Ever since Donald Trump’s executive order on refugees and immigration put the future plans of many of the refugees we serve in doubt, our psychosocial support programming has become more necessary than ever. On Sunday, January 29, we held the first session of our new arts workshop, which aims to encourage emotional expression through creativity.

The group was started by Pam Robertshaw, a nurse who works in CRP’s neighborhood, and her friend Sara Soudani, a Jordanian artist. Pam wanted to complement her medical work through providing women and children with a creative space. “I realized that many of the refugees, as well as medical care, need activities – emotional and social support,” Pam said.

Together, Pam and Sara developed the idea of the group and their plans for it going forward. “I am an artist, and I think art is very, very important for our emotions, and for us to let out any sadness or happiness, or for us to remember when we have the brush in our hands what we love the most,” Sara said. She added, “What I’m aiming for is for women to let out their emotions on the brush and through colors and paints.”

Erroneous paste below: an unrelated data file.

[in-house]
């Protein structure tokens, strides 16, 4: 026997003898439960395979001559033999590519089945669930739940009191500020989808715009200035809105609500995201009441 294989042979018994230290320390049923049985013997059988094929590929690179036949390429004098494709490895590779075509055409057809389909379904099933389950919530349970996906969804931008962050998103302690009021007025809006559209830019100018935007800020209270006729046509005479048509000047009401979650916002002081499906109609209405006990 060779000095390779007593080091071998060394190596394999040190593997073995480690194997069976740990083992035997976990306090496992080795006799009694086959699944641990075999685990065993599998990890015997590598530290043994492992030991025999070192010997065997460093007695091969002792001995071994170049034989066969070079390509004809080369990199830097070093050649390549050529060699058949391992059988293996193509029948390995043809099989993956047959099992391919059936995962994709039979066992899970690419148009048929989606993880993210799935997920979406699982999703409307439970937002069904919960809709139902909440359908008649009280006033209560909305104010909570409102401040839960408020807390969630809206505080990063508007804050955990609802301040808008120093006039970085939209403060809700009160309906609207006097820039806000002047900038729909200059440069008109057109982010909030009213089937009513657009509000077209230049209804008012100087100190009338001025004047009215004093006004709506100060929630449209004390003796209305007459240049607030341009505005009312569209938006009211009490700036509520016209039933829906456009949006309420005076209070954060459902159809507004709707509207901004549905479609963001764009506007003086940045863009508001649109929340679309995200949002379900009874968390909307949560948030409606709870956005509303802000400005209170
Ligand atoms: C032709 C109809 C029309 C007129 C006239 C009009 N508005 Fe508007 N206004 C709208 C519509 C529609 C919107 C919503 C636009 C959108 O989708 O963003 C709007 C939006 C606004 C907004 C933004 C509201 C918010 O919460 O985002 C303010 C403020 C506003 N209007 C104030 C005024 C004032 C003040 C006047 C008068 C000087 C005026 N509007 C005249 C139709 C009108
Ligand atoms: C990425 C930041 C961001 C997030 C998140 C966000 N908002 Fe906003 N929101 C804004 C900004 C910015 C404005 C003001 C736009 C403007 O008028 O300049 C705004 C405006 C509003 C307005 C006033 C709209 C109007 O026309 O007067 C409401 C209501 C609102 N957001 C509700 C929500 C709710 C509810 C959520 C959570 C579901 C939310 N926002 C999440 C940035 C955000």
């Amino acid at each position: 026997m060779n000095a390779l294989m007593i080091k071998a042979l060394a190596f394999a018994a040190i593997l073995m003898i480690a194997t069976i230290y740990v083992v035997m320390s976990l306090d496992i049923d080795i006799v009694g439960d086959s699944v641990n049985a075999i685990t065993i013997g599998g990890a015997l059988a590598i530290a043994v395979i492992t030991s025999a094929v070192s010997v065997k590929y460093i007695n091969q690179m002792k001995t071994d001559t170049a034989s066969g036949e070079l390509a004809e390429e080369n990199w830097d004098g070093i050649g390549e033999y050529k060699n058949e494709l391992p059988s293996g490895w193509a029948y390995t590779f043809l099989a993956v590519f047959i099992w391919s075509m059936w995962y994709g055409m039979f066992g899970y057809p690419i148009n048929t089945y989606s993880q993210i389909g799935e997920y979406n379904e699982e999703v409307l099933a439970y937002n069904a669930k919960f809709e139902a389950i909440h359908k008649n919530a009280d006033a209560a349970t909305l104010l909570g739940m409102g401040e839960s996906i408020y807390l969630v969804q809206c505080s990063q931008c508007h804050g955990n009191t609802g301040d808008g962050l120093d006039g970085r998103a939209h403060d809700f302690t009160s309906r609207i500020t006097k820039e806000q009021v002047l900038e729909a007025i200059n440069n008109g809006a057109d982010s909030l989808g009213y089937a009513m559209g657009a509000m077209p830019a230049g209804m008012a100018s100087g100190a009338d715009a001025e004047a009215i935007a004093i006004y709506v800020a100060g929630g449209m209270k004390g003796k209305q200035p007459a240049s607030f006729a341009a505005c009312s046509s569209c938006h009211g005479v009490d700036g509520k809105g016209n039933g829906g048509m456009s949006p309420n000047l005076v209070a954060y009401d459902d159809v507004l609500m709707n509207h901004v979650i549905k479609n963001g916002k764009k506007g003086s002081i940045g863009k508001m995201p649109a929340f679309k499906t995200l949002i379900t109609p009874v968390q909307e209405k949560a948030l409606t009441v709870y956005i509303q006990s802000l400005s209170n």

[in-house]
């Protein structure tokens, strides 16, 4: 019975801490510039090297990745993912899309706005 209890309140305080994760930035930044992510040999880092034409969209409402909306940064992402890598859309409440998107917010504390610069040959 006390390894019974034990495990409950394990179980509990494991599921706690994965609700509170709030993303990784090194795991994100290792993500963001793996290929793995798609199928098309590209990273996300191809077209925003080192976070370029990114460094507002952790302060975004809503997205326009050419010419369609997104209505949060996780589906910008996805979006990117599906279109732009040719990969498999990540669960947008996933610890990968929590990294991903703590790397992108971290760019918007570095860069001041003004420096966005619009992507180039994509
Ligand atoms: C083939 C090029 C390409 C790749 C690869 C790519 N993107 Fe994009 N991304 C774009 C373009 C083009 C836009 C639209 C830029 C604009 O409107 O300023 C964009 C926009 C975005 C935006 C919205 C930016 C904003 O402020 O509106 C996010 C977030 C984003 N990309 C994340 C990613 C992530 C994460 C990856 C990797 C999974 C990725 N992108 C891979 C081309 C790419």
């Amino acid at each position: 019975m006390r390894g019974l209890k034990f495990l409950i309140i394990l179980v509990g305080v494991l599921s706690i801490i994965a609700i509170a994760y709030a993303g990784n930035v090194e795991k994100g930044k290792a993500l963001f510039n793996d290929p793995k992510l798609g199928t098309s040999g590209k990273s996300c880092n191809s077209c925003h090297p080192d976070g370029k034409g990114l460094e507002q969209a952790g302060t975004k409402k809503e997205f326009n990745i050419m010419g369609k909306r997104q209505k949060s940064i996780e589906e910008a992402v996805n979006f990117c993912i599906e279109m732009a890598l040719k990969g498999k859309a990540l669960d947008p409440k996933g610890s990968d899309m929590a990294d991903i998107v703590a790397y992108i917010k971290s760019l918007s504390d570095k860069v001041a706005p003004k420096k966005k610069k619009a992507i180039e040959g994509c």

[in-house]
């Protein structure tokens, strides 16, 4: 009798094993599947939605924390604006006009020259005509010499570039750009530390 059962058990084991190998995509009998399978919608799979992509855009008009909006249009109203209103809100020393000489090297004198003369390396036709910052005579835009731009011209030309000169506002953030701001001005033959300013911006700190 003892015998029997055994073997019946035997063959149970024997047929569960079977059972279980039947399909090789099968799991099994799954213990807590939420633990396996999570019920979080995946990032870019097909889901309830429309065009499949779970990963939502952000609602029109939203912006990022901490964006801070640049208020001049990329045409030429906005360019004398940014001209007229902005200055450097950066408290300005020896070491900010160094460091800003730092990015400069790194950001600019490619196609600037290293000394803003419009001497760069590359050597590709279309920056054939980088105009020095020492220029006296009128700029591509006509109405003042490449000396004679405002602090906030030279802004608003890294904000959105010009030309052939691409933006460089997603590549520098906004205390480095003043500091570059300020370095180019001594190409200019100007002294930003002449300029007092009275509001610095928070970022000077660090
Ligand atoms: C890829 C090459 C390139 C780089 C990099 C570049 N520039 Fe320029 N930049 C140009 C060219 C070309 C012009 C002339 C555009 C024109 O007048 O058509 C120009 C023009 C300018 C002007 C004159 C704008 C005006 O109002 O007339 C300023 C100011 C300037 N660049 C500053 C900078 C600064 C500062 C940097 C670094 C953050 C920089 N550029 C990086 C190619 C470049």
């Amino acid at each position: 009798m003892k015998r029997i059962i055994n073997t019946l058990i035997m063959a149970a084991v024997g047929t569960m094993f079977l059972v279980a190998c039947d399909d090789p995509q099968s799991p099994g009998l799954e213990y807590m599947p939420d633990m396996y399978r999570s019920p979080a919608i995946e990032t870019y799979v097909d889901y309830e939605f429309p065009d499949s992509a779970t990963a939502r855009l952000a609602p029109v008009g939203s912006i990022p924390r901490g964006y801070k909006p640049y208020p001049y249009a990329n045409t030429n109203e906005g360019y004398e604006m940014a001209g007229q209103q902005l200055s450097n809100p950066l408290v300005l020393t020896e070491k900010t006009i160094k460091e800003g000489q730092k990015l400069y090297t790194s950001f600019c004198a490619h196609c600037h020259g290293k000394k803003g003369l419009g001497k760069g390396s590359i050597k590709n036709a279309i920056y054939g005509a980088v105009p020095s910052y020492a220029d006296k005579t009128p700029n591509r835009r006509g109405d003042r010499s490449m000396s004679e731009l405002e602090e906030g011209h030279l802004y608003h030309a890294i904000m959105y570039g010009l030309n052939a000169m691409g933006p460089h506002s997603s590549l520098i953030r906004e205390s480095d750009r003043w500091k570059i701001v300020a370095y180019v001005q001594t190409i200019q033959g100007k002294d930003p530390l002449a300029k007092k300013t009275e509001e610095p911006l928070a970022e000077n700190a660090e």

In the group’s first session, the women and children decorated cups and candleholders and painted pictures. One girl showed off her candleholder, saying that it was fun to have an opportunity to draw. The children were asked to think about which animal they would like to be and to paint that animal. One child drew a lion, because he wanted to be strong. Others drew birds, because they wanted to fly, or cats, because pet cats receive love and attention.

“Today was so messy,” Sara said after the workshop, “but I enjoyed seeing them being messy because they were laughing and letting out emotions.”

Besides the art component of the group, Sara plans to have sessions focused on cooking and on healthy lifestyles. When the weather is warm, she plans to help the children plant seedlings.

Though the food assistance and fuel vouchers CRP provides are essential, especially during the cold winter weather, psychosocial programming is a necessary complement, and we’re excited to see this new group progress.